August 2021 review round-up book covers
Book Reviews

Libraries 4 Schools 2021 Review Round-Up 3

Looking for something to read this bank holiday weekend? We’ve got you covered, in our most recent review round-up! A great selection of books for older and younger readers, we’ve got something for everyone!

The Weather Weaver by Tamsin Mori (published by UCLan Publishing)

The Weather Weaver Review Round-Up

Returning to Shetland to stay with Grandpa, Stella knows it won’t be the same since Gran died, but at least she will see the puffins and have adventures.

But Grandpa is strangely reluctant to even go out exploring with Stella, and as the days pass tension mounts between them until finally a simple accident sends Stella fleeing from the house.

Outside on the hillside she runs into Tamar, who is ‘catching clouds’ – but can you ‘catch’ clouds? All Gran’s magical stories about the island fill Stella’s head. Could they really be true?

And as the storm clouds gather and something stirs in the deep, Stella finds herself in an adventure beyond her imagining.

This was a wonderfully evocative tale; I could smell the sea and feel the brisk winds blowing.

Stella is a likeable, feisty, strong-willed 11-year-old, while Tamar feels as if she is part of the island and as old as time, full of wisdom and knowledge.

The story deals with grief, family love, friendship and above all trust, and is a really cracking magical adventure.

Rumaysa: A Fairy Tale written by Radiya Hafiza and illustrated by Rhaida El Touny (published by Macmillan Children’s Books)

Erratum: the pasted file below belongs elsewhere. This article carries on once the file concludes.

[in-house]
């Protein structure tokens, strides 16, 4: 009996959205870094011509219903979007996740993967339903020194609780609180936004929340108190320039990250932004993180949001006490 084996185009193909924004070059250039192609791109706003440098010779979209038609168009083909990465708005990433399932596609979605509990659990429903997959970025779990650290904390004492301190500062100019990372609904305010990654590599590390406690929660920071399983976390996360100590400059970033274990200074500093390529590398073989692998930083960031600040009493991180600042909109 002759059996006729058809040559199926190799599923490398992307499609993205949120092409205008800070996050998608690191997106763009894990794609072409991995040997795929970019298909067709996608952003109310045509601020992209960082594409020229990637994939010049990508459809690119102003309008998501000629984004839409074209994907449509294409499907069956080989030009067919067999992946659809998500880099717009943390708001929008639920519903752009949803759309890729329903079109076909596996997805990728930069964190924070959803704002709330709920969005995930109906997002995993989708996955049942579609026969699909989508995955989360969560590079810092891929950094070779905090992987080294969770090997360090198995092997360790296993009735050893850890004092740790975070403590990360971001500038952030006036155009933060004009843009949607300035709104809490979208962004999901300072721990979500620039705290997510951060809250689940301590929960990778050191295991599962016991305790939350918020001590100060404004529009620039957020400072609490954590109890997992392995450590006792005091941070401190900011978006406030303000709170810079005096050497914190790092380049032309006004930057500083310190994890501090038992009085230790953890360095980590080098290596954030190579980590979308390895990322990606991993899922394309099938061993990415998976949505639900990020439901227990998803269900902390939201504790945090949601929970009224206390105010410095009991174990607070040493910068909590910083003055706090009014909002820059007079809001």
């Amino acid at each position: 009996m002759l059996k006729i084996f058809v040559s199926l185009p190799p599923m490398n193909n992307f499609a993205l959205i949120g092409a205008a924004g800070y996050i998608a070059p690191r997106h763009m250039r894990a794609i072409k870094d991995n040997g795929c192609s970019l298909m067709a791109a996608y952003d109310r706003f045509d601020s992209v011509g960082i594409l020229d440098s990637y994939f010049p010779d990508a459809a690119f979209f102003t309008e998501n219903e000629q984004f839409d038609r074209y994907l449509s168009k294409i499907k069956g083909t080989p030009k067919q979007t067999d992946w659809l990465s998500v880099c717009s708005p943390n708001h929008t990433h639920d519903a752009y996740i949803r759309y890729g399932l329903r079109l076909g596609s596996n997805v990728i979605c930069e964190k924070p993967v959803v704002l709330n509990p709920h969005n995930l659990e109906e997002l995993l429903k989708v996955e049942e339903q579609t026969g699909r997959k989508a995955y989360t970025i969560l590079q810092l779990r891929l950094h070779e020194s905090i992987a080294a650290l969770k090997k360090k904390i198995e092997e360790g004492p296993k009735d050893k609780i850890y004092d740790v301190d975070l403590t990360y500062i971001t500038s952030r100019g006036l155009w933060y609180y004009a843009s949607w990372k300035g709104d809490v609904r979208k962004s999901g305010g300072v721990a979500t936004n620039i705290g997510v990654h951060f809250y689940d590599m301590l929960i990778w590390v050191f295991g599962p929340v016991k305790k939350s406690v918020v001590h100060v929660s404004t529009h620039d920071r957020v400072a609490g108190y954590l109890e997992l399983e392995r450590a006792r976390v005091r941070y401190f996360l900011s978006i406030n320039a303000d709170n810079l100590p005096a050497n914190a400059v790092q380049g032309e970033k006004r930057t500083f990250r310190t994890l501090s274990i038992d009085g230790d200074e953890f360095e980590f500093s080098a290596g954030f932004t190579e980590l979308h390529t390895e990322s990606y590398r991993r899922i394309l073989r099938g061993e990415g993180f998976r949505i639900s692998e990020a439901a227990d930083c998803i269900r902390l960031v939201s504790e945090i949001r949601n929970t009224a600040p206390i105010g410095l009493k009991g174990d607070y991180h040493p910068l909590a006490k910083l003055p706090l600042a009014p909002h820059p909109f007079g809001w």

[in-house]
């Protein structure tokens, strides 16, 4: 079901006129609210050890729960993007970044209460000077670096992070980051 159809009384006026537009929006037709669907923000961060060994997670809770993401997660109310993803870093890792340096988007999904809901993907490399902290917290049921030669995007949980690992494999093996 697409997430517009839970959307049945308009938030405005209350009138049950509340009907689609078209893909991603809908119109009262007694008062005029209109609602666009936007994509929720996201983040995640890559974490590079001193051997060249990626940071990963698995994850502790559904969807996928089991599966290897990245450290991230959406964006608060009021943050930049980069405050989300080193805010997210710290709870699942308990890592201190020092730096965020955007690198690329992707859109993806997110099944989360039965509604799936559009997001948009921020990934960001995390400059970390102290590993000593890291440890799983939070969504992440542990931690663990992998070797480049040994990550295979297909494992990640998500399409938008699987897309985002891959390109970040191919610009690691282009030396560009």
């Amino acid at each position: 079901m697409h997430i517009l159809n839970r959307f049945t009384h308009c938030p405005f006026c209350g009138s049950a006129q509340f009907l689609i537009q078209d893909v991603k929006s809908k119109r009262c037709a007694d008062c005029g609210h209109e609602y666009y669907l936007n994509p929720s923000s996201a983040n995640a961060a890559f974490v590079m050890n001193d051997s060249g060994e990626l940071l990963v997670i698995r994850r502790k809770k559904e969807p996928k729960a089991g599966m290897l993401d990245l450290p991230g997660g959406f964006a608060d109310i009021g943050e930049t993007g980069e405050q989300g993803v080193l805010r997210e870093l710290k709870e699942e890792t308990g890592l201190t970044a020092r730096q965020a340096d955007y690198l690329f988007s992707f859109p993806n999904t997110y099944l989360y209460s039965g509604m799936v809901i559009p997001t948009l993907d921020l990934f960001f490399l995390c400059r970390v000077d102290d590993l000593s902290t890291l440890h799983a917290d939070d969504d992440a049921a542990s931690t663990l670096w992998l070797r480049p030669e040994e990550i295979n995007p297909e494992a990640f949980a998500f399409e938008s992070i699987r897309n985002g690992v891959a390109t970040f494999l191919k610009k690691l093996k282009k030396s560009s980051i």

Rumaysa A Fairytale Review Round-Up

Rumaysa has been imprisoned in a tower by the witch Cordelia for as long as she can remember. There she spends her days spinning straw into gold; her only friend and link with the outside world is Zabina, an owl.

After Cordelia destroys the few books Rumaysa has, she becomes determined to escape, and when Zabina brings her a new hijab as a gift, a plan starts forming in Ramaysa’s mind.

I found the three short stories in this book captivating in a way that breathes new life into several well-known fairy tales.

Ramaysa is a determined, creative character who I took to immediately, perfectly capable of dealing with the situations she finds herself in.

You do get a prince in the stories, but Ramaysa has no need to rely on him (well, except he does have a very useful flying carpet!) which is a good twist on the original tales. With dragons, witches, evil step-mothers, sleeping princesses and royal balls, this is a book packed with fantasy, fun and lots of magic.

Solve Your Own Mystery: The Monster Maker written by Gareth P. Jones and illustrated by Louise Forshaw (published by Little Tiger)

Solve Your Own Mystery Monster Maker Review Round-Up

And now for something totally different: a story with hundreds of paths for you to choose from – and you can’t die!

You have been hired by the yeti detective Klaus Solstaag to be his assistant, and although Haventry seems a quiet, ordinary town, its Shady Side is very different – home to all sorts of mythical beings.

When Dr Franklefink’s Monster Maker disappears, it’s up to you and Klaus to return it and catch the culprit!

With a birthday party full of unusual guests to interview, there’s a lot to be done and you get to choose who you meet, where and when.

The illustrations are fantastic and really bring the characters to life, and the Suspect Case File at the back of book gives you an instant lowdown on all the possible perpetrators.

With a cast of vampires, witches, goblins, ghosts and many more, I had a brilliant time solving the mystery again and again, without a dead end in sight!

We also have some great books for younger readers:

Panda at the Door by Sarah Horne with Anna Wilson (published by Chicken House Books)